Original Date: November 2, 2009
Well, here I am blogging. I’ve kicked around the idea of doing this now and then. Kind of wondered what the point was – sure, my thoughts are interesting to me (or I wouldn’t be thinking them, right?) but to others?? I haven’t quite caught on to the whole “my life is an open book on facebook/youtube/myspace/twitter” thing… Although I am, of course, a facebook addict, I mostly share pictures of my insanely cute kid and keep up with my friends (and many of their insanely cute kids).
My dad has bugged me to be a writer for as long as I can remember (Hi, Dad!). Okay, so maybe I’m finally stepping up. Or, maybe, I finally have something that is so important to say that I think the world needs to hear it. Yeah… it is probably more of the latter (No offense, Dad).
But here we are – November 2009. It is Pulmonary Hypertension (PH) Awareness Month. My second such month in a line of what is looking like many to come.
I started “going public” with my disease last year, so there’s a good chance many of you even taking the time to read this (thank you, by the way) know my original story and know a little about PH. I’m actually not going to dwell on that part much, at least for now.
In short, PH is “a simplified name for a complex health problem” (www.phassociation.org). It is progressive and currently incurable. It causes chronic high blood pressure in my lungs and it effects my heart in a big way. So big, in fact, that the Grinch and his heart have nothing on me – mine grew a storybook three sizes a while ago, and it doesn’t like it! Average survival rate, with treatment, is 50% at five years. I don’t know about you, but those odds (while improved from even a few years ago) sound pretty crappy to me. Thank God I’m not a statistic.
So, what does PH mean to a real person, not as a medical diagnosis?
In the day-to-day this means I take a shit load of drugs (Pardon the profanity -I decided this is my blog, my voice, and I say “shit” sometimes!). It means I have to sleep with an oxygen tube up my nose. I also think this is shitty. It means I spend more time at doctors than I care to think about. It means that I can’t carry the groceries, prod a toddler along, and block the dog from escaping all at once because if I do I will probably pass out. It means I used to kick box and dance my heart out and I can’t anymore. And that breaks my heart. It means I look at my son and pray in a way I didn’t think possible that I will live to see him grow up. It means I can’t talk about that part any more because as brave as I am (almost) every day, thinking about him like that makes me start to cry immediately.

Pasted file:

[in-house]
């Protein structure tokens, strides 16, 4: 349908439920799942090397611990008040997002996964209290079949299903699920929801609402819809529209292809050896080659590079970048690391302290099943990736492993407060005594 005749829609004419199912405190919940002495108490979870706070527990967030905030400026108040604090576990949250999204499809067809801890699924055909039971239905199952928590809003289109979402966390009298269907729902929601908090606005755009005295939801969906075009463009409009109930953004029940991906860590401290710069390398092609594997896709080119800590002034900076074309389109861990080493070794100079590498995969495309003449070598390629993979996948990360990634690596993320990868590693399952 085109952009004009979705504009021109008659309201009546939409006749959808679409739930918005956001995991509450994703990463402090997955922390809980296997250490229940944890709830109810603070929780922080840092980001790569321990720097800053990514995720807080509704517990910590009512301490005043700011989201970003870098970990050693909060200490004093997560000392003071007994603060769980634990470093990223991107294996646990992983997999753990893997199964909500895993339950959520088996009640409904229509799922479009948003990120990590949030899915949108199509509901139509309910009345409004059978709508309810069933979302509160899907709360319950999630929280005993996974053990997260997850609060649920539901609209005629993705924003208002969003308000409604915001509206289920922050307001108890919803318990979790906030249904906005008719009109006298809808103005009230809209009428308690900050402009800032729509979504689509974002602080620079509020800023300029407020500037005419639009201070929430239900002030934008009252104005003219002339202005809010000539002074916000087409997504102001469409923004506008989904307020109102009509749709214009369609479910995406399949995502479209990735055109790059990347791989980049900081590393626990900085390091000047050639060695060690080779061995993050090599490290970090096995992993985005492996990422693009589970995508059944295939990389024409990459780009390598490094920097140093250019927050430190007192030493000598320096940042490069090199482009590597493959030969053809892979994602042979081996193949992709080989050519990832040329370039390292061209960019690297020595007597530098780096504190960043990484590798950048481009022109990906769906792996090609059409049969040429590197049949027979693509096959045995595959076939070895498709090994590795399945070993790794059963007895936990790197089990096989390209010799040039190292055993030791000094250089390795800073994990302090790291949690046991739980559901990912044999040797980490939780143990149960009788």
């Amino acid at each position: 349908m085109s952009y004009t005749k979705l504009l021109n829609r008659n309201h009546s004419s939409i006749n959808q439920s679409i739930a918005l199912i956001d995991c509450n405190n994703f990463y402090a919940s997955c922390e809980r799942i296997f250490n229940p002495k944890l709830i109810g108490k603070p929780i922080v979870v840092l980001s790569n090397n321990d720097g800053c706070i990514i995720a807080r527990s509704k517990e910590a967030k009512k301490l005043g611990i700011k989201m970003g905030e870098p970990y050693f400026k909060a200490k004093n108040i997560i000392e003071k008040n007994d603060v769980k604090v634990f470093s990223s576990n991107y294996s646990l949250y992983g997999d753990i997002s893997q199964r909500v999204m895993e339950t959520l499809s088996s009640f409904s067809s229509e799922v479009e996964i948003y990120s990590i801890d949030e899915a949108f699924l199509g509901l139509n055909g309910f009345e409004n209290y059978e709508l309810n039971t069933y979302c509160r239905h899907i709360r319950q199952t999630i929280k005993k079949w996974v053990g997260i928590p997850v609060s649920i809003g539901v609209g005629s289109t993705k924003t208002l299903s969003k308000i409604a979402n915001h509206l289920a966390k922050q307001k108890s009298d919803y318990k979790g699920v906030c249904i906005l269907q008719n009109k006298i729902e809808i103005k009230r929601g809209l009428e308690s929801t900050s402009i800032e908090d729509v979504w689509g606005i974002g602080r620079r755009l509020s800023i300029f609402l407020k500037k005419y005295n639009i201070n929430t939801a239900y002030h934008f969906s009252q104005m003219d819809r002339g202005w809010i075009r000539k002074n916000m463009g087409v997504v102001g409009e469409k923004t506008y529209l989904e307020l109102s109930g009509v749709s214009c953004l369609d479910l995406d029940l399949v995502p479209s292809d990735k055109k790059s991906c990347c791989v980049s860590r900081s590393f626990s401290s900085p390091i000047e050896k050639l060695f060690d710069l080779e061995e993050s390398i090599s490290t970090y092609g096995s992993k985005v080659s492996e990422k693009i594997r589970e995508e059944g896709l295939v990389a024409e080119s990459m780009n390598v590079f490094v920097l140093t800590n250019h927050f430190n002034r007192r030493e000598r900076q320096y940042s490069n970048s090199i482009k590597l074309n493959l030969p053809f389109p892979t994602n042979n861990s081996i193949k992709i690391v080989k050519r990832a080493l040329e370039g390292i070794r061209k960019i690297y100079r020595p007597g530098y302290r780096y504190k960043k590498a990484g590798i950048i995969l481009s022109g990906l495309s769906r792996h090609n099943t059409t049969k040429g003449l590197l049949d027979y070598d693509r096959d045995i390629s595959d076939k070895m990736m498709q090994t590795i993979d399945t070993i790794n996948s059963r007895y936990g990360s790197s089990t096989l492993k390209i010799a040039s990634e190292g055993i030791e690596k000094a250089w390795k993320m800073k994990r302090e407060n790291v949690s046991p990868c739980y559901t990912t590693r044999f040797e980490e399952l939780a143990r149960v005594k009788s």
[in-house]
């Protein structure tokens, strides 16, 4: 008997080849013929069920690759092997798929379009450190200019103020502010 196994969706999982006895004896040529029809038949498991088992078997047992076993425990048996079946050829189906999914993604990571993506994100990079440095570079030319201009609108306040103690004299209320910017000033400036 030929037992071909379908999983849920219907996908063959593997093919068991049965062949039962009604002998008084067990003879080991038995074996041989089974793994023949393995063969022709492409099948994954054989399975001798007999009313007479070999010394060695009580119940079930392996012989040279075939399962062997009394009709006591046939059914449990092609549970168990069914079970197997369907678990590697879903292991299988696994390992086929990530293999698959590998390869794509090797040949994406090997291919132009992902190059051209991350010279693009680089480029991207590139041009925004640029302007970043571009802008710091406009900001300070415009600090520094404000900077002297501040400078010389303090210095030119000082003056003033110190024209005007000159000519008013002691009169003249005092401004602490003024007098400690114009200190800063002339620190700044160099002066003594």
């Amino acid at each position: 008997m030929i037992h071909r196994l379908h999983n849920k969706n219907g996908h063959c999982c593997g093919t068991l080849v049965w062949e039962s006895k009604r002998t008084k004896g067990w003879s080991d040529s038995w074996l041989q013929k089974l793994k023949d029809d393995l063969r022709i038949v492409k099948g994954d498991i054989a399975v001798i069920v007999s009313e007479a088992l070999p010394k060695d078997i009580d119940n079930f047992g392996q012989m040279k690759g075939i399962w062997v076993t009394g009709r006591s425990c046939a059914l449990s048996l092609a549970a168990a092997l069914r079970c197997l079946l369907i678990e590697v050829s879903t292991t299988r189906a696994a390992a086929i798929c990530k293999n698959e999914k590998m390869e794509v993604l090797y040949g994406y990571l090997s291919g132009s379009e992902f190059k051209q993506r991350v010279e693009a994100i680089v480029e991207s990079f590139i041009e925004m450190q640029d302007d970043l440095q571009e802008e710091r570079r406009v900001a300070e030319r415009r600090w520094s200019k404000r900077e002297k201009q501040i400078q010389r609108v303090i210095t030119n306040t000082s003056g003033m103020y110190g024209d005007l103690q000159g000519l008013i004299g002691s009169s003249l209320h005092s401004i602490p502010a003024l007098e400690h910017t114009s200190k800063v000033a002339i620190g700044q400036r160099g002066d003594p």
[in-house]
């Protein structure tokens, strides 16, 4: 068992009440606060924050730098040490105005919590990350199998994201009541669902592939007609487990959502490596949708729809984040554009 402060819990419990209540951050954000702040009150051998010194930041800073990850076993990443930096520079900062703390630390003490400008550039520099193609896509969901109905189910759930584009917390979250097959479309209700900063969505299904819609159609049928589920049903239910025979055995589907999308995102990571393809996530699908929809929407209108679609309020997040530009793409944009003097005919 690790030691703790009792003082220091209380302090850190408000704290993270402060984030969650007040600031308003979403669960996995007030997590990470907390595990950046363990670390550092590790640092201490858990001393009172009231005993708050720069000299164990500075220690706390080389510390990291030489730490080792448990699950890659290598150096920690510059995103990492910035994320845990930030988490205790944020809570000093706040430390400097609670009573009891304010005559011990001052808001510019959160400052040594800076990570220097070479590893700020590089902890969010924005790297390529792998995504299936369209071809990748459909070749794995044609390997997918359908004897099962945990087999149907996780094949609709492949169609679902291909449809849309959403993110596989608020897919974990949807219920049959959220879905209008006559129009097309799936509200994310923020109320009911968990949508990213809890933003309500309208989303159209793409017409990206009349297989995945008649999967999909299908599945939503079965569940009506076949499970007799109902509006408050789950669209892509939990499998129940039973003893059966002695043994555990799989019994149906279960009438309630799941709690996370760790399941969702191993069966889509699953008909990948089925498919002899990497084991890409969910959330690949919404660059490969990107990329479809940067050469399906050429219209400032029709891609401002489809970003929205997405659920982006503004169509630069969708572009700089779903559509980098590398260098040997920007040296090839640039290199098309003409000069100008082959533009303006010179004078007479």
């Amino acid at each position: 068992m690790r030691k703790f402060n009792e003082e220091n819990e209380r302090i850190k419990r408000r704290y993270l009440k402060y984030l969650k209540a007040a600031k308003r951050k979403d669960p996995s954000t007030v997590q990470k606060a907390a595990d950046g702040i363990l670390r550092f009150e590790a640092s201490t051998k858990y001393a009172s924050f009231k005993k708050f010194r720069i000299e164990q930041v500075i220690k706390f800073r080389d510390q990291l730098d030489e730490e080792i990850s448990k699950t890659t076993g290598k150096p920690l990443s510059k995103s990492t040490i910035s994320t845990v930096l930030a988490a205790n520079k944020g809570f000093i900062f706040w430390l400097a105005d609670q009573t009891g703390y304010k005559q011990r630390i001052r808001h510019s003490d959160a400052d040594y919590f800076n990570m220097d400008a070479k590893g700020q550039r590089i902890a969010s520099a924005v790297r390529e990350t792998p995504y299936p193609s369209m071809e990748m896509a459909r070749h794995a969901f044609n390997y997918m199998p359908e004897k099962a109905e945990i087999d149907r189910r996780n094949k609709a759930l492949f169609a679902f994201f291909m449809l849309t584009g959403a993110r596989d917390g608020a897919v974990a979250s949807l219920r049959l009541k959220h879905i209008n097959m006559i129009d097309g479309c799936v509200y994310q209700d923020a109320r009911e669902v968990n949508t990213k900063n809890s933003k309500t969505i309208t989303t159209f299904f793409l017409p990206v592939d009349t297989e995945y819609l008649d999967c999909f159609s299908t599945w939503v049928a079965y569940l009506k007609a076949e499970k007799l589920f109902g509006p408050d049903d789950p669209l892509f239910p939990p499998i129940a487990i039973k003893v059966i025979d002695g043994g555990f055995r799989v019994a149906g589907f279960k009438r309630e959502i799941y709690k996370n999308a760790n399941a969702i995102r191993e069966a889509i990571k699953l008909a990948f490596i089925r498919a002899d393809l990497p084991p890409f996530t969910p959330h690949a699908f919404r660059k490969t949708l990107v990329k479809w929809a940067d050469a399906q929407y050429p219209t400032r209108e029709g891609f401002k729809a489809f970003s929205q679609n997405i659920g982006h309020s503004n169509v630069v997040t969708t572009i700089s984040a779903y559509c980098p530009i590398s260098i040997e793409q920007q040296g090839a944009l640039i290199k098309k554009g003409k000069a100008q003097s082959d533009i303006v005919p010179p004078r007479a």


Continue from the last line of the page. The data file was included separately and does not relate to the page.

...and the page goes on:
PH means I look at my phriends (others in the PH community) and stand in awe of their fights. I know I have it easy compared to some. Many of them are attached 24/7 to pumps that deposit medication directly into their bodies through a tube in their chest. Mere minutes off these medications could be life threatening. The side effects of the medication can be incredibly debilitating – but I’m told even intense physical pain, nausea/diarrhea , flushing, rashes, and line infections beat feeling like you can’t take another breath or get out of bed. And I believe them. It means waiting desperately for a phone call that donor heart and lungs have been found, but knowing that after transplant a whole different fight begins. I also can’t help but wonder if this is my future too. PH is, after all, a progressive disease, and I have no idea how I would handle some of that. Some of them are parents of PH patients – I can’t even imagine what that must be like, but they are some incredibly strong people.
PH means some good things too. It means I’ve found out I’m stronger than I knew. It means I used to believe in miracles, but now I’ve lived them. It means I’ve found a network of friends who fight the same fight I do and I am so deeply grateful for them. It means my friends and family I had around before I was sick have rallied around me more than ever, and I feel their support and love daily. It means I’ve renewed and deepened my faith in God, and also made a few concessions towards modern medicine that I might not have, had I not gotten sick. It means I look towards the future with a sense of insecurity I hate, but that is balanced with unshakable faith. It means that cliche of “when you get sick every moment becomes more precious” is actually true.
I’m not really sure what else I’m going to write about. I think I’ll take it as it comes. If anyone reading this wants to hear more about something, I’m open to inspiration. Also, I would love it if you would leave a “I was here!” comment so I know, well, that you were here!